Looking for Love in the towers that are…A Word with You Press!

(we are more than just a Hole in the wall)


Here is tonight’s second finalist entry into The First Annual Peggy Dobbs’ Write-of-Passage Contest. This makes five of seven, the remaining two to be posted tomorrow night.

After that, I will set up a spot on the blog where you can express who you think should win.  I have not found an impartial judge just yet…but I’m workin’ on it!

Looking for Love

by Contestant # 5


Say you go looking for love. You find old love letters tied with tattered shoelaces, and the image of one who loved you then.

You find dog tags from your childhood mutt, and remember how he licked your face each morning. You find your father’s dog tags. That’s love, but not the love you’re looking for.

You find the center of your pain; your high school diary; that little black book; the one coin missing from your quarter map.

And the story of this: The day was hot, the one you loved belonged to somebody else. You waited for weeks for a sign, just a word…but by then, it was too late. All you found was an empty sky and litter along the road-side.

You find the time. You find your way. You find plenty of what you are not looking for: the scent of tarweed, and the memory of those years you lived in the country, when you believed you would always be in that place.

You find you had a melancholy spring, and remember how you miss the feel of flannel in the fall. But still, you don’t find love.

Until one day, you walk across the rain-parched land. Traffic is light. You continue along the pavement, looking both ways twice. Not even a sound in the far away distance whispers of what is about to happen.

And then you don’t find love.

Love finds you.


16 thoughts on “Looking for Love in the towers that are…A Word with You Press!

  1. KYLE Katz says:

    You had me at “Say you go looking for love.” Then you walked me through to the end. Where I find love…in this story. I loved it!

  2. Michael Stang says:

    A terrific spin on this obsessed prompt. A real leaf-turner for nothing till the end. Nice. I think Madame may be behind all this searching, but seriously, everyone is coming in as never before been heard. For all I know, I wrote it. Good luck to who ever wrote it.

  3. Parisianne Modert says:

    There is a Beat Poetry verse with bounce and rolling cadence to these words which I like very much. The emotions are raw, speaking of the futility of searching, of reminiscing what has been and is gone. For some reason I thought of Lawrence Ferlinghetti while reading this story.; although the choice of Courtney Love was spot on from the interviews I have seen of her. The ending actually is the beginning of a gleam of hope. I’m guessing Elizabeth Sloan here, because I am running out of names to guess.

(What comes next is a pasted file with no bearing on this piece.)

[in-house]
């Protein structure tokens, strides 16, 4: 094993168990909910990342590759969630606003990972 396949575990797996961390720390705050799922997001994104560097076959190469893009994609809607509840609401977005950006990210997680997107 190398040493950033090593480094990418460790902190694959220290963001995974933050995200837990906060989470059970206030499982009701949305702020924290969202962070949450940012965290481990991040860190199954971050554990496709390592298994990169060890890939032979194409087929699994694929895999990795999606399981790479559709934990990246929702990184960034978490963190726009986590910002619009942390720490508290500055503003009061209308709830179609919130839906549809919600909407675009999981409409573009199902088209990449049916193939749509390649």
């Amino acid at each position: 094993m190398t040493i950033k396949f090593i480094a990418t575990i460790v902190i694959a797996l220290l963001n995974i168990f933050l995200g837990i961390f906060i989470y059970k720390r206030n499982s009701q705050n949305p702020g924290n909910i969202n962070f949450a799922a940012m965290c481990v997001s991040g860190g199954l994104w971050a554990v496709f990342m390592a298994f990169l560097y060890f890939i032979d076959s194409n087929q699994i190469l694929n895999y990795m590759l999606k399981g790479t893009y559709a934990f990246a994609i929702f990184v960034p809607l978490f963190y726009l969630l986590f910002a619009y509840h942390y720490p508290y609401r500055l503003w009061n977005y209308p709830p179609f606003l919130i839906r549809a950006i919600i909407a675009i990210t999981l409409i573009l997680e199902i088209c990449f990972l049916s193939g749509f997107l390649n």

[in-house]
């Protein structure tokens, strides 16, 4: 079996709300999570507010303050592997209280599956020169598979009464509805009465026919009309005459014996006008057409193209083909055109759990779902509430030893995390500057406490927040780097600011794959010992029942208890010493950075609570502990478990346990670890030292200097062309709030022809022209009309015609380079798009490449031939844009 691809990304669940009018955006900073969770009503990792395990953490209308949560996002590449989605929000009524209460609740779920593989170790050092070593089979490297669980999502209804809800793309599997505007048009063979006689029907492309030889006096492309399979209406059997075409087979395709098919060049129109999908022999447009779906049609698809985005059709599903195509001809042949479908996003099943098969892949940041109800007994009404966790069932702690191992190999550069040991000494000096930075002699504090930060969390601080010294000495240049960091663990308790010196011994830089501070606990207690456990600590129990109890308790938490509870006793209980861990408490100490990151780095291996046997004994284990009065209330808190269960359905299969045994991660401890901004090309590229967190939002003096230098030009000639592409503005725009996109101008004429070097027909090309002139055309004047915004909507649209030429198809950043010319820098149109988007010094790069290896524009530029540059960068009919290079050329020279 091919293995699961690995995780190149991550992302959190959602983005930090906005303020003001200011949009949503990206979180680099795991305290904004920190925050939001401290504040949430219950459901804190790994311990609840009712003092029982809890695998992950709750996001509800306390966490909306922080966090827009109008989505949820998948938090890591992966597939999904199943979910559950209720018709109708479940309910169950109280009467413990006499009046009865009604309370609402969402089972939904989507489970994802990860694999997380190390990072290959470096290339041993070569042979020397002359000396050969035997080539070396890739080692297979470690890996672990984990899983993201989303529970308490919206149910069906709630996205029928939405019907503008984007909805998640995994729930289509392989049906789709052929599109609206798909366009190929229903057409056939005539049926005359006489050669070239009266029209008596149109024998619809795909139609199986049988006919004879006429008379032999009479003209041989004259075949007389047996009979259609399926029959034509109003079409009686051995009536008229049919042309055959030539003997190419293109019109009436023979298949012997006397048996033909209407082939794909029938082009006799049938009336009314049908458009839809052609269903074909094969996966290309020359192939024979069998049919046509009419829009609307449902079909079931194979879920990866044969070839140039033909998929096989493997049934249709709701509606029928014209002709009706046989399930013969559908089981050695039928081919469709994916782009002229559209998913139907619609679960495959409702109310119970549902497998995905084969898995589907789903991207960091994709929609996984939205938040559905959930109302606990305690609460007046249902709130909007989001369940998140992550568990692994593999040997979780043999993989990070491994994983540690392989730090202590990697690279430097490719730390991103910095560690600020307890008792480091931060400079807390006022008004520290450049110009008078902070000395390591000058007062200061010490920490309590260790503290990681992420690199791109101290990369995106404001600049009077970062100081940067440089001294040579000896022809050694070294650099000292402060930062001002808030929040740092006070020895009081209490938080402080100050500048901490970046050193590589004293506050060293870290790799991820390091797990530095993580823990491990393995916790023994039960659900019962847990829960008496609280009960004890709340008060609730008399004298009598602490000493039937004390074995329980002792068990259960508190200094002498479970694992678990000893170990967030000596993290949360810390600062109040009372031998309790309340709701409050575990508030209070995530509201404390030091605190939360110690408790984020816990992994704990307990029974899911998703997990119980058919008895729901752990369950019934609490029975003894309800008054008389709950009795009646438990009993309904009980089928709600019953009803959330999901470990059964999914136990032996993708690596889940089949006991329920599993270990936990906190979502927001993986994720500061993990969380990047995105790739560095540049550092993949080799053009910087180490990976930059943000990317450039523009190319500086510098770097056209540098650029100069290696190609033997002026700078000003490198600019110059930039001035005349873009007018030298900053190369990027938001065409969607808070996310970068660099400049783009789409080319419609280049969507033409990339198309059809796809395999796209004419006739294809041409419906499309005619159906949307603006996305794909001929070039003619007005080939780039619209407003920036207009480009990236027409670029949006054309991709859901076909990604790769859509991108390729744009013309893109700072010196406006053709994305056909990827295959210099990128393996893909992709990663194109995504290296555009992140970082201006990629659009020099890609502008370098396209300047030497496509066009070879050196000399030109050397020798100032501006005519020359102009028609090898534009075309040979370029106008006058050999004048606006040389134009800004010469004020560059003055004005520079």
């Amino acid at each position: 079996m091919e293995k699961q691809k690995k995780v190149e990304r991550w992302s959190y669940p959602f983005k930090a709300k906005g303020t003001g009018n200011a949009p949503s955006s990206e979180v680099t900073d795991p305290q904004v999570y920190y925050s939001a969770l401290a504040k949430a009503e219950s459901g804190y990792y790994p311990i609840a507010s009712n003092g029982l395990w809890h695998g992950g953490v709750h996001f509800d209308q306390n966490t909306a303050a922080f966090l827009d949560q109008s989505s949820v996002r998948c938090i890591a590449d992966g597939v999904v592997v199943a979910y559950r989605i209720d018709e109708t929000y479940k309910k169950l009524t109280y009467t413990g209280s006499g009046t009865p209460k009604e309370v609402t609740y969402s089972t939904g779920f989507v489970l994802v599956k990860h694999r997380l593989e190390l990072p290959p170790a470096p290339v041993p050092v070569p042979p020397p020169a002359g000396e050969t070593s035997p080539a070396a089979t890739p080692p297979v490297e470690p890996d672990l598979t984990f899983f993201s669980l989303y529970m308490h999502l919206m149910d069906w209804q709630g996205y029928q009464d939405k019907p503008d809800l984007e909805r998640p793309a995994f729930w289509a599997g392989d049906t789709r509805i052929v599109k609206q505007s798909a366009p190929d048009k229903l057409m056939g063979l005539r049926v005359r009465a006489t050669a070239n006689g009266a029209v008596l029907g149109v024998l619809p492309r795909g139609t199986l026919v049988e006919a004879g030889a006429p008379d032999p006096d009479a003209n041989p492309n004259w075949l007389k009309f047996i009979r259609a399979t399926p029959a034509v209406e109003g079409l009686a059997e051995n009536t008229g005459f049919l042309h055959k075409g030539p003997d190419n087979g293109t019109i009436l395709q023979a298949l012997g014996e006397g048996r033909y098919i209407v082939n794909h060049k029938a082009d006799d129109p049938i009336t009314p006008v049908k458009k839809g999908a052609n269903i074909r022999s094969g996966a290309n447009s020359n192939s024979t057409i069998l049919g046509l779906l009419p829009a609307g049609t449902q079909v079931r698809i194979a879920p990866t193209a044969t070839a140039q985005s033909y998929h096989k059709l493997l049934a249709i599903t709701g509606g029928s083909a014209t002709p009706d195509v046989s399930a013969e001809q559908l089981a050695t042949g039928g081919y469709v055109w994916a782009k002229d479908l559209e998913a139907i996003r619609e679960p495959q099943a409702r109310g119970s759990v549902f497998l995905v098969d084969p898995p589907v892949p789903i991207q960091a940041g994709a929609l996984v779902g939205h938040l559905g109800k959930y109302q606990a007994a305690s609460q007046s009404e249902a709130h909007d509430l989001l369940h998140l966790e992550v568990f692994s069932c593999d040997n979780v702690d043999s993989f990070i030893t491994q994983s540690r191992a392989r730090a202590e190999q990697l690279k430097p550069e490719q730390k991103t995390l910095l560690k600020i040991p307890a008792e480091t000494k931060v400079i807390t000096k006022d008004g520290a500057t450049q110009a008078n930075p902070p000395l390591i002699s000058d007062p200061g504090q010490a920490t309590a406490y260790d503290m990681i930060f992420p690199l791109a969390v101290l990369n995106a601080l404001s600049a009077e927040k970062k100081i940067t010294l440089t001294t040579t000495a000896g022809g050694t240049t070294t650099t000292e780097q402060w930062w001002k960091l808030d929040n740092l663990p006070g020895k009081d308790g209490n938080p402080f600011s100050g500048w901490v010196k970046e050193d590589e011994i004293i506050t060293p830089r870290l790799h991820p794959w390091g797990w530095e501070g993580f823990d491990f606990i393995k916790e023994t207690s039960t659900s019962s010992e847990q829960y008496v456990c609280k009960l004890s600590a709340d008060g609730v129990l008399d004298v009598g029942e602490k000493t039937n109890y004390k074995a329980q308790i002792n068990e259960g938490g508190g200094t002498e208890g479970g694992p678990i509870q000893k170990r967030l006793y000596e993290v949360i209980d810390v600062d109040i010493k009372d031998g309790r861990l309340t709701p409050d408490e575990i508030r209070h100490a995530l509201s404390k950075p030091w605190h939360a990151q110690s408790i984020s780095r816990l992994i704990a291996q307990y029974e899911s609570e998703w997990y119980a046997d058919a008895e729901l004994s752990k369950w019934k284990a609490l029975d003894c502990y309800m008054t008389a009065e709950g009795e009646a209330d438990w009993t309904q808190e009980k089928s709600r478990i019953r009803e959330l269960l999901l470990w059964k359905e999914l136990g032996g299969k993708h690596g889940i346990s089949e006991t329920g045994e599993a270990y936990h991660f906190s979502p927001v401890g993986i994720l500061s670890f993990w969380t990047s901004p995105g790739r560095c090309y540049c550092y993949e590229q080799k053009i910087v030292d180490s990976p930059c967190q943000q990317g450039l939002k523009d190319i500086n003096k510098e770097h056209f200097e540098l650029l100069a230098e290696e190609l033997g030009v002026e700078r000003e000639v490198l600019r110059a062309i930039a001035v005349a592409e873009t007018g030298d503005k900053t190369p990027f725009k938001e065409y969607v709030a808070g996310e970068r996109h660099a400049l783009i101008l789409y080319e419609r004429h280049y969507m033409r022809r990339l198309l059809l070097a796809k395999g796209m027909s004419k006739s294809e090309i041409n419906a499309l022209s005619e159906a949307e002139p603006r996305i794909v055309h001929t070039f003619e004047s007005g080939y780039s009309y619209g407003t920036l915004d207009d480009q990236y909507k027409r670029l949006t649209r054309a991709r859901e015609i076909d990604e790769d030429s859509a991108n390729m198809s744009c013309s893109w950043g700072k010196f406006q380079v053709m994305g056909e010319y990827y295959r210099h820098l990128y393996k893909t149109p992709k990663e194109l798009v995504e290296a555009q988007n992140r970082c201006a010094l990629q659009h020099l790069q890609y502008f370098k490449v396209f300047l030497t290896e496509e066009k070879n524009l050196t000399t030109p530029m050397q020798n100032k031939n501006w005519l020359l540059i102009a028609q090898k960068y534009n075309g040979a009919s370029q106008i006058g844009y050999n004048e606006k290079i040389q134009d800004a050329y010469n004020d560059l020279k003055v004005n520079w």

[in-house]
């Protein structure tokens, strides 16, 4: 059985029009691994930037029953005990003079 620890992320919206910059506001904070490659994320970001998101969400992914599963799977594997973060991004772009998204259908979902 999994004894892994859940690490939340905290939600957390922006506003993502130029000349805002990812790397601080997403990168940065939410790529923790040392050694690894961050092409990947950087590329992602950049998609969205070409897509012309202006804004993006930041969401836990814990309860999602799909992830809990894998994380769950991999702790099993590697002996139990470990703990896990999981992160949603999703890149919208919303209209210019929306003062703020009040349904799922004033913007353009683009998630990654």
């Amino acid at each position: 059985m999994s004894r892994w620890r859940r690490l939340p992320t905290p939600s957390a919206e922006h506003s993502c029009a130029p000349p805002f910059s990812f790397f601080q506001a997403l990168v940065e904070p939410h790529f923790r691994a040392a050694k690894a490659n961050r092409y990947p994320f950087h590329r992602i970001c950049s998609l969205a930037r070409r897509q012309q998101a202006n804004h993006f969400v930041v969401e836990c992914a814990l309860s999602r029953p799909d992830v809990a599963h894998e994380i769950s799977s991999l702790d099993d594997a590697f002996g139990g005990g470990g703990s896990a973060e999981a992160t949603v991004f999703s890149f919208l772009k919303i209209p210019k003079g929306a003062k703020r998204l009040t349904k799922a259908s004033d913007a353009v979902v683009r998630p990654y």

• Parisianne Modert says:

      It is interesting to me how words are repeated several time for effect in this story. I counted 9 usages of “love” in various forms, “you” used 24 times and “your” used 4 times which is close to “you” and “you’re” in form. I think this is where the beat gets formed and is done well. The theme is emphasized by the word, “find” being used 10 times, “fines” once and “found” once. With a 250 word limit I “fine” this quite interesting as a writer.

  4. Diane Cresswell says:

    wonderful — full of wonder…and that is the way of love…when you’re ready…I so love how this happens…no guessing – just enjoying the beauty of this story…

  5. Laura G says:

    With spare words you have painted a picture of universal human longings and also shared some wisdom. You’ve chosen your imagery and memories well to affect the heart. You’ve also closed with something for the reader to be curious about…what form of love came to this person, how did it happen, and was it lasting?

  6. Mac Eagan says:

    When I read, I “hear” a narrator’s voice in my head. I heard a woman’s voice with the opening line, and that voice solidified as belonging only to a woman in the second sentence.

    I like the unique approach of the author speaking directly to us as readers. Say “you” go looking for love. Not “you” talking about “me” but “you” the way it is most often used, as a reference for anyone, including me.
    The tone of the story is a wonderful mix of both melancholy and serenity. I sensed sadness over love never found, but under that I somehow knew that a happy ending was coming. And the final line? Masterful.
    I also appreciated how the prompt was used – it was important to the story, but the story wasn’t dependent on it.
    This one, I believe, is my favorite.
    I also believe it was written by Elizabeth Sloan (provided she didn’t write the other one I thought might have coulda been hers).

Leave a Reply

Your email address will not be published. Required fields are marked *

This site uses Akismet to reduce spam. Learn how your comment data is processed.